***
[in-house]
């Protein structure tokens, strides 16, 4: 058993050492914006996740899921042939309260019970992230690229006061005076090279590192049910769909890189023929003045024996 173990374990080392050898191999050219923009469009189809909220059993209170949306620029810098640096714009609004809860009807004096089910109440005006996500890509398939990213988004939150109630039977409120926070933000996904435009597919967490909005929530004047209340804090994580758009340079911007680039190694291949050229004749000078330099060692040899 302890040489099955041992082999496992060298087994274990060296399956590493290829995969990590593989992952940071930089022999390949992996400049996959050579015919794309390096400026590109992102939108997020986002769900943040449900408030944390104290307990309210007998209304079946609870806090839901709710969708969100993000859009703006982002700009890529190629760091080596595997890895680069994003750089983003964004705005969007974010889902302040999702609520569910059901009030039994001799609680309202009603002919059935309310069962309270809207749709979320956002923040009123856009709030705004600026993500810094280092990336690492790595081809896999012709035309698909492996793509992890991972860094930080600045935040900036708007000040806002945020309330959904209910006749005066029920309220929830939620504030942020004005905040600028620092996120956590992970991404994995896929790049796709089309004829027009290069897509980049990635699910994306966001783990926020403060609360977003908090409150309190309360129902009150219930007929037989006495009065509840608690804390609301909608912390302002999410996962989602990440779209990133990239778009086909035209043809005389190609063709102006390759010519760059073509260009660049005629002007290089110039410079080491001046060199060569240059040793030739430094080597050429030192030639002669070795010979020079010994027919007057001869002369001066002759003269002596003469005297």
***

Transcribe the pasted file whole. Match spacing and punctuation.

[in-house]
């Protein structure tokens, strides 16, 4: 058993050492914006996740899921042939309260019970992230690229006061005076090279590192049910769909890189023929003045024996 173990374990080392050898191999050219923009469009189809909220059993209170949306620029810098640096714009609004809860009807004096089910109440005006996500890509398939990213988004939150109630039977409120926070933000996904435009597919967490909005929530004047209340804090994580758009340079911007680039190694291949050229004749000078330099060692040899 302890040489099955041992082999496992060298087994274990060296399956590493290829995969990590593989992952940071930089022999390949992996400049996959050579015919794309390096400026590109992102939108997020986002769900943040449900408030944390104290307990309210007998209304079946609870806090839901709710969708969100993000859009703006982002700009890529190629760091080596595997890895680069994003750089983003964004705005969007974010889902302040999702609520569910059901009030039994001799609680309202009603002919059935309310069962309270809207749709979320956002923040009123856009709030705004600026993500810094280092990336690492790595081809896999012709035309698909492996793509992890991972860094930080600045935040900036708007000040806002945020309330959904209910006749005066029920309220929830939620504030942020004005905040600028620092996120956590992970991404994995896929790049796709089309004829027009290069897509980049990635699910994306966001783990926020403060609360977003908090409150309190309360129902009150219930007929037989006495009065509840608690804390609301909608912390302002999410996962989602990440779209990133990239778009086909035209043809005389190609063709102006390759010519760059073509260009660049005629002007290089110039410079080491001046060199060569240059040793030739430094080597050429030192030639002669070795010979020079010994027919007057001869002369001066002759003269002596003469005297």